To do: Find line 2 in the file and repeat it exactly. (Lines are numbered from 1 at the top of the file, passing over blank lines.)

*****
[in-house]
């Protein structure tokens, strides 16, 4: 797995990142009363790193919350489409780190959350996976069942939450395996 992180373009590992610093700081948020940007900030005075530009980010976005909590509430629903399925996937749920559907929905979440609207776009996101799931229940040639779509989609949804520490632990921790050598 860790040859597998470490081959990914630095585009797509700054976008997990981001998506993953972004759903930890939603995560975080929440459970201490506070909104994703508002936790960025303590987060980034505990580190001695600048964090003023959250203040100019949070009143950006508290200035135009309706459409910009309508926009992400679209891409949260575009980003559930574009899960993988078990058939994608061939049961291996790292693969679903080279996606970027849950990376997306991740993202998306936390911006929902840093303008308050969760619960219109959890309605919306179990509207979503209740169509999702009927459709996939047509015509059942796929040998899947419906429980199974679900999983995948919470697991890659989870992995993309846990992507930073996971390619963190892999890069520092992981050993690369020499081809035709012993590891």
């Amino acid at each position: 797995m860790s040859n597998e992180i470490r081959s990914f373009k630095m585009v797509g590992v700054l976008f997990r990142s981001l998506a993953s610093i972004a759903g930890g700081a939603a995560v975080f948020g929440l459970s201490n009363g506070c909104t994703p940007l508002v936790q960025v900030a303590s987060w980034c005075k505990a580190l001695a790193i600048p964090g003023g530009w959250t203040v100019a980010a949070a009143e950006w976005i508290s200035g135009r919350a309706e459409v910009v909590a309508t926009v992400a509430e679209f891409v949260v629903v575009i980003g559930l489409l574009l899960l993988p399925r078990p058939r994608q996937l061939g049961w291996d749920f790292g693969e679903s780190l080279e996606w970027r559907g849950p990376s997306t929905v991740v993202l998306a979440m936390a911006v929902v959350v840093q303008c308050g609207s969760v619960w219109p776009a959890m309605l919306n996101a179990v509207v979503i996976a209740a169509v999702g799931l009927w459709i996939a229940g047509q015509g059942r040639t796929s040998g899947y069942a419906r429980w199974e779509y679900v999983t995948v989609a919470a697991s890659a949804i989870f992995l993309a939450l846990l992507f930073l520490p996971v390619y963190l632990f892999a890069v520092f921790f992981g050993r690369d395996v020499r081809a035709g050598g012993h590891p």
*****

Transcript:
């Protein structure tokens, strides 16, 4: 797995990142009363790193919350489409780190959350996976069942939450395996 992180373009590992610093700081948020940007900030005075530009980010976005909590509430629903399925996937749920559907929905979440609207776009996101799931229940040639779509989609949804520490632990921790050598 860790040859597998470490081959990914630095585009797509700054976008997990981001998506993953972004759903930890939603995560975080929440459970201490506070909104994703508002936790960025303590987060980034505990580190001695600048964090003023959250203040100019949070009143950006508290200035135009309706459409910009309508926009992400679209891409949260575009980003559930574009899960993988078990058939994608061939049961291996790292693969679903080279996606970027849950990376997306991740993202998306936390911006929902840093303008308050969760619960219109959890309605919306179990509207979503209740169509999702009927459709996939047509015509059942796929040998899947419906429980199974679900999983995948919470697991890659989870992995993309846990992507930073996971390619963190892999890069520092992981050993690369020499081809035709012993590891």